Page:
Concerts at the Music Pavilion by Frank O. Gehry: Saturday 3rd of June : Joe Bel
Saturday 10th of June : Diva Faune
Saturday 17th of June : Raphaël Imbert
Saturday 24th of June : Joulik
Cinéma in the vines: Château La Coste is organising for the sixth year running its evenings of Cinéma in the Vines
Saturday 8th of July : Manhattan by Woody Allen
Saturday 15th of July : The Intouchables by Eric Toledano et Olivier Nakache.
Saturday 22nd of July : Whiplash by Damien Chazelle.
Saturday 29th of July : La vie est un long fleuve tranquille by Etienne Chatilliez
Saturday 12th of August : E.T. by Steven Spielberg
Saturday 19th of August : Peau d’âne de Jacques Demy
Restaurant Une Table, Au Sud- Marseille, Old Port.2017/6/11
Restaurant Une Table, Au Sud- Marseille, Old Port.
On 1st of January 2013, when Marseilles became European Capital of Culture, Ludovic and Karine Turac took over the restaurant Une Table au Sud.
The 27-year-old Ludovic Turac from Marseille, who has made his classes between a few large Parisian tables (the Bristol and Guy Savoy, then the Hôtel du Castelet and the Top Chef 2 contest), and his wife Karine (sommelier and theater director) , hold now the colors of one of the most beautiful tables of Marseille.
A Table in the South has recently been awarded a star with the famous Michelin Guide, thus making Ludovic the youngest starred chef 2015.
Many fish, chosen every morning on the Vieux Port, vegetables of Provence, meats of the Southern Alps and especially the love of the work well executed.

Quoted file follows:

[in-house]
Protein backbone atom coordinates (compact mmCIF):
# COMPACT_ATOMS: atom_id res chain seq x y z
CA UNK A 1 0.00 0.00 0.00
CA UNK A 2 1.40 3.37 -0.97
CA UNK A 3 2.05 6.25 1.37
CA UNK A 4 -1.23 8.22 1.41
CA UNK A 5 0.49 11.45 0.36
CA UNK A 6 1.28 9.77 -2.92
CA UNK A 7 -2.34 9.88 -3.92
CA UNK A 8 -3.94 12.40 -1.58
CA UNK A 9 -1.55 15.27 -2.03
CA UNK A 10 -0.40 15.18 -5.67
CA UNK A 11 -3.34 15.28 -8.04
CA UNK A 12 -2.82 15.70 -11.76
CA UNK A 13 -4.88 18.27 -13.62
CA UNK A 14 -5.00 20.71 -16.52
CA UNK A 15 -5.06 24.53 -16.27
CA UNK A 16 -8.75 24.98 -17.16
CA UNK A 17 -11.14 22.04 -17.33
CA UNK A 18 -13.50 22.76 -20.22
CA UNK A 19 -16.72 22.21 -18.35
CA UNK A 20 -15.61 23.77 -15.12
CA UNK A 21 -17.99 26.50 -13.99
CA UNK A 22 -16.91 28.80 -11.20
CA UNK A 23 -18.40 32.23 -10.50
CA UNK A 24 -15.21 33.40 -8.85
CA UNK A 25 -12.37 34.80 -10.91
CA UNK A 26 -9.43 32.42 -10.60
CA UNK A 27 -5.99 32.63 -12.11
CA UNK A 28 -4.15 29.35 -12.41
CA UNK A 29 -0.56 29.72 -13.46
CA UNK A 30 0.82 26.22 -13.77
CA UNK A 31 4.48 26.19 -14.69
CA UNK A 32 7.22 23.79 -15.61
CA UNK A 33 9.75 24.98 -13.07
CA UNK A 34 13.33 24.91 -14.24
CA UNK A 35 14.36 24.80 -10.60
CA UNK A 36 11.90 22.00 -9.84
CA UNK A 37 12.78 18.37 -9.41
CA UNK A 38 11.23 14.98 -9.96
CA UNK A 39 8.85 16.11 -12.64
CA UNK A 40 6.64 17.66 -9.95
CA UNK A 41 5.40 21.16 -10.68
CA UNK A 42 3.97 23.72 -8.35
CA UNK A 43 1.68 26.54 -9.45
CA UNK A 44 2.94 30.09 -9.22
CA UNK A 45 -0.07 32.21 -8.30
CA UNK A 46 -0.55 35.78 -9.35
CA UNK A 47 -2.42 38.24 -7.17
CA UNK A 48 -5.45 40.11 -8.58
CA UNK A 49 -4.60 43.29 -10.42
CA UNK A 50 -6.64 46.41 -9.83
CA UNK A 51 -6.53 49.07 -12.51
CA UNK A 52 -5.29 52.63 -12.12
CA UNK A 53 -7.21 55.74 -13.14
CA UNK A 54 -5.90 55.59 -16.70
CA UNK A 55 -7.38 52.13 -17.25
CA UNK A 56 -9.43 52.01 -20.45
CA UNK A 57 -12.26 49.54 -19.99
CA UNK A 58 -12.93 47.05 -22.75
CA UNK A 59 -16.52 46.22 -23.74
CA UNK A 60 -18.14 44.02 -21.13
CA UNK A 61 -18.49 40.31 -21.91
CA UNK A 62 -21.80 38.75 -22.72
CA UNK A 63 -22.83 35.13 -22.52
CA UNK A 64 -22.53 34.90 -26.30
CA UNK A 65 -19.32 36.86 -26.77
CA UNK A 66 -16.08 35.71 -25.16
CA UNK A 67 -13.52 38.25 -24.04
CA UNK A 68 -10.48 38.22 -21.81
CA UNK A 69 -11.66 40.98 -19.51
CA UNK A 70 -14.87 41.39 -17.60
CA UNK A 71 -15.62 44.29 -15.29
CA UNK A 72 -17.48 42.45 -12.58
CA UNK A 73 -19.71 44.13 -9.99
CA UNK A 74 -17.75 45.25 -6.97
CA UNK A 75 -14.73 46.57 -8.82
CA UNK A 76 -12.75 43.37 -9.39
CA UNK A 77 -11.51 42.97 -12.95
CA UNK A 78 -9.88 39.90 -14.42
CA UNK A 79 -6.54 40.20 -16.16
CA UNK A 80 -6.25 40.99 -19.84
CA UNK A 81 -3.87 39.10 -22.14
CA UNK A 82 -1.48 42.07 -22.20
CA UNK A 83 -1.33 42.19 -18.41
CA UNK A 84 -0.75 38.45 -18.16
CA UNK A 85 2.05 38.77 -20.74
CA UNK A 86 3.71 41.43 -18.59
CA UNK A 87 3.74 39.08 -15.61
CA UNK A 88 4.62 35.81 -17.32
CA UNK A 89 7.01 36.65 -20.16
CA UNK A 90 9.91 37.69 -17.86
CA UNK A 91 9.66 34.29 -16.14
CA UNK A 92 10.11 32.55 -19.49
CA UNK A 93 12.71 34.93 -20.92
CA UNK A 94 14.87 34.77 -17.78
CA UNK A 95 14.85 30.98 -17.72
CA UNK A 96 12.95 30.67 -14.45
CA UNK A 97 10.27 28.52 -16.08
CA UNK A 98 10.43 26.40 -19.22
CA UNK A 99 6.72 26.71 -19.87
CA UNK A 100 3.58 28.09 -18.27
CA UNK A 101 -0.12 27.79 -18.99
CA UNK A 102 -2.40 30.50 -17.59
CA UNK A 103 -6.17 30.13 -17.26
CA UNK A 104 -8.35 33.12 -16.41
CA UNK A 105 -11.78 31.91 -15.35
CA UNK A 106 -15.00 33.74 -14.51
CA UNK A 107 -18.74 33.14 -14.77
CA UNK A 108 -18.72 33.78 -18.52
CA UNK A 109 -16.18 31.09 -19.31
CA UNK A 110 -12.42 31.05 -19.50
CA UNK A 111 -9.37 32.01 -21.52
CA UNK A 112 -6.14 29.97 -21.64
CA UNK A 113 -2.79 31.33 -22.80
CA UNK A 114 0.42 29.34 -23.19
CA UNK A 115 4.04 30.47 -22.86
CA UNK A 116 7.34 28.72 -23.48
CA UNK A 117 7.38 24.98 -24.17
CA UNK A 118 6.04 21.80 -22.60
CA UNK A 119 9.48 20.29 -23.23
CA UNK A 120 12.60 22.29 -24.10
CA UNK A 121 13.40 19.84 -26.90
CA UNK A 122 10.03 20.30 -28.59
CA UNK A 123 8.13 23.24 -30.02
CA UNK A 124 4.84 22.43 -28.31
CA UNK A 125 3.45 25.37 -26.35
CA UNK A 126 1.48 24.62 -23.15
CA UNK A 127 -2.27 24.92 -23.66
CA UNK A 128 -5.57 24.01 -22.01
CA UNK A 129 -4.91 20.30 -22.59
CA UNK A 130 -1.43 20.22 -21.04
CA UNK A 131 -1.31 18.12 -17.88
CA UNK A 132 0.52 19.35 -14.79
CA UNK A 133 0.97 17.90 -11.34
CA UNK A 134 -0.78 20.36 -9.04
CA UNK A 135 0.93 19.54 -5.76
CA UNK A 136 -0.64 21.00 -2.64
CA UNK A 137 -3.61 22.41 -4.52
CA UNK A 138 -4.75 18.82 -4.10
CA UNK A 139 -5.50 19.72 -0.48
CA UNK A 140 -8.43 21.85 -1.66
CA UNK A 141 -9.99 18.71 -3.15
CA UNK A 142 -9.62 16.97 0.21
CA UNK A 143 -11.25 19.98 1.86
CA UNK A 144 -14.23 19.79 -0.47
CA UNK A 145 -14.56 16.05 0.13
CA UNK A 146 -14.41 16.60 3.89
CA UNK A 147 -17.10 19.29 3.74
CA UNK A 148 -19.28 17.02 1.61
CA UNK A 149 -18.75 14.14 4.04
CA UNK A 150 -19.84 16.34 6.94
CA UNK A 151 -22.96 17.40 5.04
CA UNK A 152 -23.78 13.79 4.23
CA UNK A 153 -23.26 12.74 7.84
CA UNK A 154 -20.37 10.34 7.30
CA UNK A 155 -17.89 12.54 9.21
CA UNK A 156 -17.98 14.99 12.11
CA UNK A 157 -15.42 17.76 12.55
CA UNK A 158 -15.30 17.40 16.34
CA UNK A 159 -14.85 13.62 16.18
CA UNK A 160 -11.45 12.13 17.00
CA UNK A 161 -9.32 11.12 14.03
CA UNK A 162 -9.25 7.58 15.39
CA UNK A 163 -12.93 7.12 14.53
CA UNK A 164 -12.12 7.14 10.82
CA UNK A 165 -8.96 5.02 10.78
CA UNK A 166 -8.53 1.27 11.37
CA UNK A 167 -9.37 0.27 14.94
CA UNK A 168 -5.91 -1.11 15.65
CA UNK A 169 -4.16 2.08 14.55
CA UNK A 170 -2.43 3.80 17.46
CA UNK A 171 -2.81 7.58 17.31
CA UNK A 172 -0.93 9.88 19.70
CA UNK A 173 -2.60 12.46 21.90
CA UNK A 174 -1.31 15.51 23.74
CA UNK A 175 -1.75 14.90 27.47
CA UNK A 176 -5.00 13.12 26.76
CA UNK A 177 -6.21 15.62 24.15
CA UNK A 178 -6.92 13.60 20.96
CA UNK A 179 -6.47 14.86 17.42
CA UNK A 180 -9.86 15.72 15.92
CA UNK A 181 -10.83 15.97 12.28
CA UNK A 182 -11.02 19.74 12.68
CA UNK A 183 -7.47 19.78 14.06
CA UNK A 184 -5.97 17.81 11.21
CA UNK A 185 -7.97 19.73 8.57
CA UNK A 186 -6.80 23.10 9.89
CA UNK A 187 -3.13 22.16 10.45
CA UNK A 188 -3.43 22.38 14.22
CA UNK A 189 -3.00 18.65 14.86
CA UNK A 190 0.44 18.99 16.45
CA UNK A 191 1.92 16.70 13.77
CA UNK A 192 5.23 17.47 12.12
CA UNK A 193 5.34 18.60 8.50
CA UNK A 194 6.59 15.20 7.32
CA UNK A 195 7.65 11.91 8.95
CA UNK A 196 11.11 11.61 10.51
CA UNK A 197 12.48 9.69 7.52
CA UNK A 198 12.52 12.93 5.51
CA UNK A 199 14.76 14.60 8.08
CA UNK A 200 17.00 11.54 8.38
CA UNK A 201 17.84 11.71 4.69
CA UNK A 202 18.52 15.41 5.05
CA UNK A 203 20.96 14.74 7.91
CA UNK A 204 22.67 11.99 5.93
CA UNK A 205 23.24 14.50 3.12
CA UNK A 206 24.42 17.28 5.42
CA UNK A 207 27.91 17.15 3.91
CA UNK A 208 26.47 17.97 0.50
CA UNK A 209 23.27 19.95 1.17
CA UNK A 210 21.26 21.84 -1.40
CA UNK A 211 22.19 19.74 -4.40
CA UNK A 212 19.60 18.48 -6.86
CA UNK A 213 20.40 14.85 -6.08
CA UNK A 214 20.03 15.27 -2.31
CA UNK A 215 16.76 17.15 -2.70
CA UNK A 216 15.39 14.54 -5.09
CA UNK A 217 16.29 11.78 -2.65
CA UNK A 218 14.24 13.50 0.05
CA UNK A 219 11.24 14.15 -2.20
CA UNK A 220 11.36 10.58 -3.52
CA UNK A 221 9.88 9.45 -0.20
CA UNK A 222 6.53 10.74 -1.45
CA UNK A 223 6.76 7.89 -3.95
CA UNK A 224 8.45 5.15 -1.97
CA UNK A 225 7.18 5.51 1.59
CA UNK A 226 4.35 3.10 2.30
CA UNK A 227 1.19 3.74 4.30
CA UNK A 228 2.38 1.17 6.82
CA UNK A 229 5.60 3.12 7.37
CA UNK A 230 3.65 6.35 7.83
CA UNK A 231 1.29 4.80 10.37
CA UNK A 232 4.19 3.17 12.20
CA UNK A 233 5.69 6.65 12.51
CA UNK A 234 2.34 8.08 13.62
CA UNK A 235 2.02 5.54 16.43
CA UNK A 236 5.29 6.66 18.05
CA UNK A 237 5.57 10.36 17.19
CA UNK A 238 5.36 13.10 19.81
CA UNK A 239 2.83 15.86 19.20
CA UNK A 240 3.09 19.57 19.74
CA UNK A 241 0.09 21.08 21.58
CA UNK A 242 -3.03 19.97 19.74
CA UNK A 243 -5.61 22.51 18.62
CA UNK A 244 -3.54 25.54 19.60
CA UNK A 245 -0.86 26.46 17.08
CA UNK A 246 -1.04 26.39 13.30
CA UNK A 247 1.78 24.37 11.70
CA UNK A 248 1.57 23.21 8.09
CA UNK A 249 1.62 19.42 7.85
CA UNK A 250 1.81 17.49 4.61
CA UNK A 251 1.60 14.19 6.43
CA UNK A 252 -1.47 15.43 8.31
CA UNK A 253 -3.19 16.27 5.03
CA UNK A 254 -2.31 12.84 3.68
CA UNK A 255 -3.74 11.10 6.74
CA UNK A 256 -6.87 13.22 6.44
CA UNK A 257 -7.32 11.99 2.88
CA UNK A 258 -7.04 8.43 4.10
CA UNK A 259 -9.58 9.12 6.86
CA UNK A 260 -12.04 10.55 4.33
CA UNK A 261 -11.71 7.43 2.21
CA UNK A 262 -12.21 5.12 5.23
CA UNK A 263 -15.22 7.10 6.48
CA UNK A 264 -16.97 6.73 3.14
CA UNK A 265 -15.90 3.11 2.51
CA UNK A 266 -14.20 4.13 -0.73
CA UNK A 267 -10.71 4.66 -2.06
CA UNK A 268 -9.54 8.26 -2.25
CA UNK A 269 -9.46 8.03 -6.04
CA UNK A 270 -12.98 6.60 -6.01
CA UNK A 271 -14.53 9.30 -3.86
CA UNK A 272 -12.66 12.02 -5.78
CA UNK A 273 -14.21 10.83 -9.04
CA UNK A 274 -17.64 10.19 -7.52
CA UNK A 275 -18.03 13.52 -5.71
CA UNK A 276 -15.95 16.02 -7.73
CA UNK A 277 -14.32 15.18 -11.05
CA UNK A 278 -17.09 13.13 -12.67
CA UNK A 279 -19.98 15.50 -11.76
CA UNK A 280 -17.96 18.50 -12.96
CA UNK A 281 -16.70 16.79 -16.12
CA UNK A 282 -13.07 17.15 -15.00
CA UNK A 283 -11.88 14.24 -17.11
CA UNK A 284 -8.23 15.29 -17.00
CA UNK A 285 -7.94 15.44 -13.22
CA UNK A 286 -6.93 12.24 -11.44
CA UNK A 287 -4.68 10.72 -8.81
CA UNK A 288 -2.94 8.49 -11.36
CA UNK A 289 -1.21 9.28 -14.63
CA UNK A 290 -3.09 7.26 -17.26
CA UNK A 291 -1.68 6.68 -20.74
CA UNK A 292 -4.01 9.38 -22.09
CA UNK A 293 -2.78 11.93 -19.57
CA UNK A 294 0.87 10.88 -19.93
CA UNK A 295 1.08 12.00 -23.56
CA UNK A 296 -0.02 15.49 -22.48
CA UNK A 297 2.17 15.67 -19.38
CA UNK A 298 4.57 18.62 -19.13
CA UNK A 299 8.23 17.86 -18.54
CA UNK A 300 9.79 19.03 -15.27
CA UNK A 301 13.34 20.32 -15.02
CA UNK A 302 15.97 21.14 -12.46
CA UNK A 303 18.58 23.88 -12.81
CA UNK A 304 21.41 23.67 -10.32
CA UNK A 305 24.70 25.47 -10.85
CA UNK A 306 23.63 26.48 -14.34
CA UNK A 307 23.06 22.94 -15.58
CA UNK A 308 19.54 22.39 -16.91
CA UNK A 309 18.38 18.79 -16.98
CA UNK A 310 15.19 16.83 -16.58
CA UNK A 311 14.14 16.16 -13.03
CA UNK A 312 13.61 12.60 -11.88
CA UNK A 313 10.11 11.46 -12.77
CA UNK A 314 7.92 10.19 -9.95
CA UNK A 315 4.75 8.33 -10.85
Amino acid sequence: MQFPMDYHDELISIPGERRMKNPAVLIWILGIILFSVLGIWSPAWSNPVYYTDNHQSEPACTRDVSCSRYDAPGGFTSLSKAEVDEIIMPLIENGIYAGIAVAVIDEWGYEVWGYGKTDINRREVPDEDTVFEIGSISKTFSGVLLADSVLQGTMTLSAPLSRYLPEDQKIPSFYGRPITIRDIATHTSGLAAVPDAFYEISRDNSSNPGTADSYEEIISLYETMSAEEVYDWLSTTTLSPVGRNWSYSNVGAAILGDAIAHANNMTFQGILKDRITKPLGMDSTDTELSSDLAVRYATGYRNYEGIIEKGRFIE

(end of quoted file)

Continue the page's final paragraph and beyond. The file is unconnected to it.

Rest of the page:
Same philosophy for Karine’s cellar. Work, the South and sobriety.
Moving away from the labels to get closer to the winemakers.
Warm welcome from Tuesday to Saturday at lunch and dinner as well as Sunday lunch under the protective eyes of the Bonne Mère (Notre Dame de la Garde) and the splendid view over the Old Port of Marseille.
Michelin Guide review:
“At the helm of this restaurant resolutely anchored in the South of France, you will find Ludovic Turac, a young chef featured on France’s ‘Top Chef’ TV show. His inventive and confident cooking artfully cultivates the spirit of the region – Provençal vegetables and locally sourced fish.”
One MICHELIN Star : “High quality cooking, worth a stop!
Using top quality ingredients, dishes with distinct flavours are carefully prepared to a consistently high standard.”
Ecomuseum of the Olive tree- Volx, Provence.2017/6/3
Ecomuseum of the Olive tree- Volx, Provence.
This eco-museum 10km from Manosque in Volx honours Olive tree, symbol of the Mediterranean Sea.
In the former building of Lime kilns, this ecomuseum tells the story of the Men of the olive tree.
They are born in Provence, Italy, Lebanon, Greece, Spain, Croatia, Jordan…Their history is similar, yet different every time.
Gift of sky or earth, the Olive is the tree that nourishes men and lights their houses.
The olive tree unites the three religions of the Book, for it is “neither Eastern nor Western”. It is the gift of the Mediterranean.
This museum is a place for history and recollection. It tells the story of the olive tree which, along with the grapevine and wheat, is a symbol of Mediterranean civilisation. It is an important conquest for the economy and culture of the people who ring the mediterranean.